Apply Your Moldmaking Know-How to Aerospace Work

If you are looking to diversify the jobs you machine and venture into the aerospace market many of the toolpaths and cutting techniques can be used with some modifications.

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Newer toolpaths for hardened material are being used in aerospace machining. For example, trochoidal toolpaths are now utilized for aluminum, titanium and nickel alloys. Cutting tool geometries now take full advantage of these new toolpaths.

One way to capitalize on the new toolpaths and reduced cycle times is to eliminate the vibration (chatter) that commonly occurs in aluminum parts. Mirror edge geometry on an end mill makes the vibration of the part match the vibration of the tool; therefore, eliminating chatter and vibration (see Figure 1).

Typically you can machine aluminum parts with mirror edge geometry at a depth two times the tool diameter in one pass. For example, you can machine 1” deep per pass with a ½” tool without any vibration or chatter. Common radial step-overs are about 50 percent of the tool diameter per pass. The example part 6”x 4” and 1” deep was machined in just 1minute 50 seconds using geometry that took advantage of newer tool paths (see Figure 2).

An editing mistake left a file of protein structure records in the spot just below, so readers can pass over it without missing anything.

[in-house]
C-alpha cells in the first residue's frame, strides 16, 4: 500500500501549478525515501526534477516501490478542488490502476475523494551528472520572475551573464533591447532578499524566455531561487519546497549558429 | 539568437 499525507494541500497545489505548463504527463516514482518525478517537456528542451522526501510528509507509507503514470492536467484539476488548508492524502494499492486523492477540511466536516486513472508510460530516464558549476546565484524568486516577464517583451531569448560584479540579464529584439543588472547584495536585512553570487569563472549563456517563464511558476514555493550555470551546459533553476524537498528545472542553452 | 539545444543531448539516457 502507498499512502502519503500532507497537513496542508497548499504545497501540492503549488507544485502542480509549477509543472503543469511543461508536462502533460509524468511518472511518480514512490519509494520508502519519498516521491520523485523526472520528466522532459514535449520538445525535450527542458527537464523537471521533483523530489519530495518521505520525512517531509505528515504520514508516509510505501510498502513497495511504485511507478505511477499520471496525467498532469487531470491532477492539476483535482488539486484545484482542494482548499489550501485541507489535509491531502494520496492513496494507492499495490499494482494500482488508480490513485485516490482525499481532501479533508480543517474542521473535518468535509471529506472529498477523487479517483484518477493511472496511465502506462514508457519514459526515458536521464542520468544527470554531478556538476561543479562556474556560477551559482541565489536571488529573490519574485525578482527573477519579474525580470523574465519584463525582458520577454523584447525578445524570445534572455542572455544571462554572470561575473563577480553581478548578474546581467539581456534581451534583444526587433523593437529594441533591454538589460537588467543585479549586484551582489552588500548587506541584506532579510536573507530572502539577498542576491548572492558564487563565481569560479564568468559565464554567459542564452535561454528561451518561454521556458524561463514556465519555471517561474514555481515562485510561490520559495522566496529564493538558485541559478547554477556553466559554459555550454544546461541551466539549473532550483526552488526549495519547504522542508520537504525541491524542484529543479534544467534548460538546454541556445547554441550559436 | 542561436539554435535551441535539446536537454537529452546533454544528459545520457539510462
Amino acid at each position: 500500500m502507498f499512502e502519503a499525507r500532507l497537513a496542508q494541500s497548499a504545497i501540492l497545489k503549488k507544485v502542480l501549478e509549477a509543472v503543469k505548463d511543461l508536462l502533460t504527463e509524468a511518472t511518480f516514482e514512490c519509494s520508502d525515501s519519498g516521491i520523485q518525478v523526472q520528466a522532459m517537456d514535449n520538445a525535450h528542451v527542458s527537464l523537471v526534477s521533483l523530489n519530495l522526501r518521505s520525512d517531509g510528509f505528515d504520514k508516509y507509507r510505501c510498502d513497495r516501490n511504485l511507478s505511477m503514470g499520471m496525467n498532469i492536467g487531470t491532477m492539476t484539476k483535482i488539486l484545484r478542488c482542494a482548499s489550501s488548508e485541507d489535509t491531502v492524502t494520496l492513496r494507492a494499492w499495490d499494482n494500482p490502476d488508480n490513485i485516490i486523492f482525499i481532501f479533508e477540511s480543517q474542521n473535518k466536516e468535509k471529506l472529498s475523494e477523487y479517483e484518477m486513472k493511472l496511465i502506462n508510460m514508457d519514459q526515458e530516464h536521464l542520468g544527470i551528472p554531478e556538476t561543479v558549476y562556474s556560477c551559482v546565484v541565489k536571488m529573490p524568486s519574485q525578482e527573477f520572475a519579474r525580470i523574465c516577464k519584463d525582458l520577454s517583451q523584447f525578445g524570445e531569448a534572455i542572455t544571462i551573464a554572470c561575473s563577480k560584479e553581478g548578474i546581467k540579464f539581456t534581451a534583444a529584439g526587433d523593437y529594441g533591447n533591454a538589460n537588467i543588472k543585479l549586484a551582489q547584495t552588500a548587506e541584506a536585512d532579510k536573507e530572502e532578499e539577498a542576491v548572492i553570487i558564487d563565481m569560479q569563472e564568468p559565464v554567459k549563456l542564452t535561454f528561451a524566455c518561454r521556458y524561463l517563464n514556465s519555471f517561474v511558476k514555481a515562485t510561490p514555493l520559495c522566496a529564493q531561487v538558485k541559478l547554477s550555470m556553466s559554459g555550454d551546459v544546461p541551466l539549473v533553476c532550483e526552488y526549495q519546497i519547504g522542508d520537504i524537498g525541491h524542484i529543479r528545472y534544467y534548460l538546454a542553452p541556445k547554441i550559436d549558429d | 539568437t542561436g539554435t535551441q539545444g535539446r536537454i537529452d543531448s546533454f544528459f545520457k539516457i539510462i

Another common application in the aerospace market is thin wall machining. Mirror edge geometry is even more critical in thin wall parts due to the tendency of thin parts vibrating. Thin wall parts require the use of tools with short cutting lengths and reduced diameter necks to reach the depth needed (see Figure 3). Toolpaths for thin wall parts are similar to that of die/mold components except you rough and finish the entire part at every Z-level.

For example, if the part has two pockets, rough pocket 1 and finish pocket 1, then rough and finish pocket 2 until the whole part is finished at each Z-depth. Also leave about .100” of material on the walls for your finish pass (see Figure 4). By utilizing this technique, the thin walls will not push out of the way in front of the cutter and it is possible to machine very thin parts (see Figure 5).

These are just a couple of the applications in aerospace that demonstrate the common ground between the moldmaking and aerospace industries.

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